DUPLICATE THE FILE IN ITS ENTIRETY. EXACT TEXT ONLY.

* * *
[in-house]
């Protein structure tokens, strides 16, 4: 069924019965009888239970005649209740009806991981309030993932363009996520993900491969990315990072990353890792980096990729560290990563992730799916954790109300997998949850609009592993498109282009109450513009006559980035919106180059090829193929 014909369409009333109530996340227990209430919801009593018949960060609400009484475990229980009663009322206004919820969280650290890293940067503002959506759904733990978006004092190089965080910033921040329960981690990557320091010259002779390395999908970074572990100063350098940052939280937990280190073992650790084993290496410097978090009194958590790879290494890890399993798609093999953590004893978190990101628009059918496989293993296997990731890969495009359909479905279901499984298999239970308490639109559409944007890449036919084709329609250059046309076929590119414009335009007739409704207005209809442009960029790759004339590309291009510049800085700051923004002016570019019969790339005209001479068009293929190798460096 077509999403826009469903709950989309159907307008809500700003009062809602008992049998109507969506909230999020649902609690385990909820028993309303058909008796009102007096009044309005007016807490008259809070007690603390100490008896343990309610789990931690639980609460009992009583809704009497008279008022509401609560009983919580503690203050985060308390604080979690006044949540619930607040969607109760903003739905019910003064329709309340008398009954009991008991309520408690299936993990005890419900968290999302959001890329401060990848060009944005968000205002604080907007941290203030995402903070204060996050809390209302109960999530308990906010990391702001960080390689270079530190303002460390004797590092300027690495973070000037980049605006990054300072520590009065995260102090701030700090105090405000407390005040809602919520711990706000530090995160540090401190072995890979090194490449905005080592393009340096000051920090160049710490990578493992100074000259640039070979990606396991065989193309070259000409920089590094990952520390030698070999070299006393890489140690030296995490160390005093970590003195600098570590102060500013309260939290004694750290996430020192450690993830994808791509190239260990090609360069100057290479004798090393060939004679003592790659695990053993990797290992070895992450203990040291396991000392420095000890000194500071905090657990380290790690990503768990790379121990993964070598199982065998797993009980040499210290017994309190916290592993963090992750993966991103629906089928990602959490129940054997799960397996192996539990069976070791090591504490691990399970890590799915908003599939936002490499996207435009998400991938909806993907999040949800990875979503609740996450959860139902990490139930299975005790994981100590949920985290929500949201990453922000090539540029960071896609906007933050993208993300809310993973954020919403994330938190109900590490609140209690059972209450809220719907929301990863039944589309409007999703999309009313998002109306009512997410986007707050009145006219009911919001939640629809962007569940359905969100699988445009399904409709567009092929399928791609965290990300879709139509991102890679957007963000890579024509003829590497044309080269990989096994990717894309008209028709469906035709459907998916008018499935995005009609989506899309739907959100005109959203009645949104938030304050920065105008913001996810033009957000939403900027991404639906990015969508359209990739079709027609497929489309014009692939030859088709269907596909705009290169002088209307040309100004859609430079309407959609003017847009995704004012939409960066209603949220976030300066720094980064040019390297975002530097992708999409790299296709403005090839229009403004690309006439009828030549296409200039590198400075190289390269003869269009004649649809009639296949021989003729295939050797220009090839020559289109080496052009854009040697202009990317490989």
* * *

[in-house]
């Protein structure tokens, strides 16, 4: 069924019965009888239970005649209740009806991981309030993932363009996520993900491969990315990072990353890792980096990729560290990563992730799916954790109300997998949850609009592993498109282009109450513009006559980035919106180059090829193929 014909369409009333109530996340227990209430919801009593018949960060609400009484475990229980009663009322206004919820969280650290890293940067503002959506759904733990978006004092190089965080910033921040329960981690990557320091010259002779390395999908970074572990100063350098940052939280937990280190073992650790084993290496410097978090009194958590790879290494890890399993798609093999953590004893978190990101628009059918496989293993296997990731890969495009359909479905279901499984298999239970308490639109559409944007890449036919084709329609250059046309076929590119414009335009007739409704207005209809442009960029790759004339590309291009510049800085700051923004002016570019019969790339005209001479068009293929190798460096 077509999403826009469903709950989309159907307008809500700003009062809602008992049998109507969506909230999020649902609690385990909820028993309303058909008796009102007096009044309005007016807490008259809070007690603390100490008896343990309610789990931690639980609460009992009583809704009497008279008022509401609560009983919580503690203050985060308390604080979690006044949540619930607040969607109760903003739905019910003064329709309340008398009954009991008991309520408690299936993990005890419900968290999302959001890329401060990848060009944005968000205002604080907007941290203030995402903070204060996050809390209302109960999530308990906010990391702001960080390689270079530190303002460390004797590092300027690495973070000037980049605006990054300072520590009065995260102090701030700090105090405000407390005040809602919520711990706000530090995160540090401190072995890979090194490449905005080592393009340096000051920090160049710490990578493992100074000259640039070979990606396991065989193309070259000409920089590094990952520390030698070999070299006393890489140690030296995490160390005093970590003195600098570590102060500013309260939290004694750290996430020192450690993830994808791509190239260990090609360069100057290479004798090393060939004679003592790659695990053993990797290992070895992450203990040291396991000392420095000890000194500071905090657990380290790690990503768990790379121990993964070598199982065998797993009980040499210290017994309190916290592993963090992750993966991103629906089928990602959490129940054997799960397996192996539990069976070791090591504490691990399970890590799915908003599939936002490499996207435009998400991938909806993907999040949800990875979503609740996450959860139902990490139930299975005790994981100590949920985290929500949201990453922000090539540029960071896609906007933050993208993300809310993973954020919403994330938190109900590490609140209690059972209450809220719907929301990863039944589309409007999703999309009313998002109306009512997410986007707050009145006219009911919001939640629809962007569940359905969100699988445009399904409709567009092929399928791609965290990300879709139509991102890679957007963000890579024509003829590497044309080269990989096994990717894309008209028709469906035709459907998916008018499935995005009609989506899309739907959100005109959203009645949104938030304050920065105008913001996810033009957000939403900027991404639906990015969508359209990739079709027609497929489309014009692939030859088709269907596909705009290169002088209307040309100004859609430079309407959609003017847009995704004012939409960066209603949220976030300066720094980064040019390297975002530097992708999409790299296709403005090839229009403004690309006439009828030549296409200039590198400075190289390269003869269009004649649809009639296949021989003729295939050797220009090839020559289109080496052009854009040697202009990317490989």